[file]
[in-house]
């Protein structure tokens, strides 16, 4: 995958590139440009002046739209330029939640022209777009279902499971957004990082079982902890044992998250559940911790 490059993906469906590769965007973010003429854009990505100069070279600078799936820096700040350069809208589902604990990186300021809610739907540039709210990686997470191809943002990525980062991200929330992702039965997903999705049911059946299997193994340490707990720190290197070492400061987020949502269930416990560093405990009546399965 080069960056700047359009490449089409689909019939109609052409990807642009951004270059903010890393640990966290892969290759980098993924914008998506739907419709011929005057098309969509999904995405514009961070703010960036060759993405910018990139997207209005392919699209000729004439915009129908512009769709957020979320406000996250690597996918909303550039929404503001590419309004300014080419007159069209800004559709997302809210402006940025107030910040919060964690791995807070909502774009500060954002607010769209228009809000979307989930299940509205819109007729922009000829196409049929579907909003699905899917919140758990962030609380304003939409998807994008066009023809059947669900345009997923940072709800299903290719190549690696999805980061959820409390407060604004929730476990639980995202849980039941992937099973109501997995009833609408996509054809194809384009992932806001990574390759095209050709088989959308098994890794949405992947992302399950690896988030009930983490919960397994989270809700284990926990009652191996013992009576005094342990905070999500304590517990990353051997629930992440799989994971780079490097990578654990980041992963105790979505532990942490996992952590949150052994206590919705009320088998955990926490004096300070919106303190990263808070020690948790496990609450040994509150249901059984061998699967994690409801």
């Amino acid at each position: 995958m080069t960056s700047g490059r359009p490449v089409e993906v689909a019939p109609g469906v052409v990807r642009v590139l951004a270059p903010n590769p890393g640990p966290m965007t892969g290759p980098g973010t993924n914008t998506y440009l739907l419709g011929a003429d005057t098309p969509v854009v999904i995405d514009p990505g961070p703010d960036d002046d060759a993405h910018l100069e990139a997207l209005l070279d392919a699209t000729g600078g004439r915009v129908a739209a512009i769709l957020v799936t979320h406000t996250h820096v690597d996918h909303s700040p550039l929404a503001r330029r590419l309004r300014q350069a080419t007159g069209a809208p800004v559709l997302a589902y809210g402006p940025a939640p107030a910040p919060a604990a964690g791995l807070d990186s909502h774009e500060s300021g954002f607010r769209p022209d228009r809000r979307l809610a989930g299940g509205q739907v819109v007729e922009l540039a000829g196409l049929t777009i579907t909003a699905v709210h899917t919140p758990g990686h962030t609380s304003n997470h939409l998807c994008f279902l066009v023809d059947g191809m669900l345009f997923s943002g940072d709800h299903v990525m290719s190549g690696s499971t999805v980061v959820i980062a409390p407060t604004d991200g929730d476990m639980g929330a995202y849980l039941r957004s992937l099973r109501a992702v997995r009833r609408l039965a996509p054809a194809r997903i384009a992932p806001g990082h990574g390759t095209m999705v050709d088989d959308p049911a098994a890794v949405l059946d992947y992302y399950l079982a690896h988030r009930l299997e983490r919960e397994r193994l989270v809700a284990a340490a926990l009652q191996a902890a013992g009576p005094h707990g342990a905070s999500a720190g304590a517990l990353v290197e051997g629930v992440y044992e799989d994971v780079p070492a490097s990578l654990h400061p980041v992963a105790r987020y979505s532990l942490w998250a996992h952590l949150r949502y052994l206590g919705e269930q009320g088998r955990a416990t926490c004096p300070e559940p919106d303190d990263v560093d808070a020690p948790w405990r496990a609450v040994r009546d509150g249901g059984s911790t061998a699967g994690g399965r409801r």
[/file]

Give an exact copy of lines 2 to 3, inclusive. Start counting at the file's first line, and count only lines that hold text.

């Protein structure tokens, strides 16, 4: 995958590139440009002046739209330029939640022209777009279902499971957004990082079982902890044992998250559940911790 490059993906469906590769965007973010003429854009990505100069070279600078799936820096700040350069809208589902604990990186300021809610739907540039709210990686997470191809943002990525980062991200929330992702039965997903999705049911059946299997193994340490707990720190290197070492400061987020949502269930416990560093405990009546399965 080069960056700047359009490449089409689909019939109609052409990807642009951004270059903010890393640990966290892969290759980098993924914008998506739907419709011929005057098309969509999904995405514009961070703010960036060759993405910018990139997207209005392919699209000729004439915009129908512009769709957020979320406000996250690597996918909303550039929404503001590419309004300014080419007159069209800004559709997302809210402006940025107030910040919060964690791995807070909502774009500060954002607010769209228009809000979307989930299940509205819109007729922009000829196409049929579907909003699905899917919140758990962030609380304003939409998807994008066009023809059947669900345009997923940072709800299903290719190549690696999805980061959820409390407060604004929730476990639980995202849980039941992937099973109501997995009833609408996509054809194809384009992932806001990574390759095209050709088989959308098994890794949405992947992302399950690896988030009930983490919960397994989270809700284990926990009652191996013992009576005094342990905070999500304590517990990353051997629930992440799989994971780079490097990578654990980041992963105790979505532990942490996992952590949150052994206590919705009320088998955990926490004096300070919106303190990263808070020690948790496990609450040994509150249901059984061998699967994690409801």
């Amino acid at each position: 995958m080069t960056s700047g490059r359009p490449v089409e993906v689909a019939p109609g469906v052409v990807r642009v590139l951004a270059p903010n590769p890393g640990p966290m965007t892969g290759p980098g973010t993924n914008t998506y440009l739907l419709g011929a003429d005057t098309p969509v854009v999904i995405d514009p990505g961070p703010d960036d002046d060759a993405h910018l100069e990139a997207l209005l070279d392919a699209t000729g600078g004439r915009v129908a739209a512009i769709l957020v799936t979320h406000t996250h820096v690597d996918h909303s700040p550039l929404a503001r330029r590419l309004r300014q350069a080419t007159g069209a809208p800004v559709l997302a589902y809210g402006p940025a939640p107030a910040p919060a604990a964690g791995l807070d990186s909502h774009e500060s300021g954002f607010r769209p022209d228009r809000r979307l809610a989930g299940g509205q739907v819109v007729e922009l540039a000829g196409l049929t777009i579907t909003a699905v709210h899917t919140p758990g990686h962030t609380s304003n997470h939409l998807c994008f279902l066009v023809d059947g191809m669900l345009f997923s943002g940072d709800h299903v990525m290719s190549g690696s499971t999805v980061v959820i980062a409390p407060t604004d991200g929730d476990m639980g929330a995202y849980l039941r957004s992937l099973r109501a992702v997995r009833r609408l039965a996509p054809a194809r997903i384009a992932p806001g990082h990574g390759t095209m999705v050709d088989d959308p049911a098994a890794v949405l059946d992947y992302y399950l079982a690896h988030r009930l299997e983490r919960e397994r193994l989270v809700a284990a340490a926990l009652q191996a902890a013992g009576p005094h707990g342990a905070s999500a720190g304590a517990l990353v290197e051997g629930v992440y044992e799989d994971v780079p070492a490097s990578l654990h400061p980041v992963a105790r987020y979505s532990l942490w998250a996992h952590l949150r949502y052994l206590g919705e269930q009320g088998r955990a416990t926490c004096p300070e559940p919106d303190d990263v560093d808070a020690p948790w405990r496990a609450v040994r009546d509150g249901g059984s911790t061998a699967g994690g399965r409801r």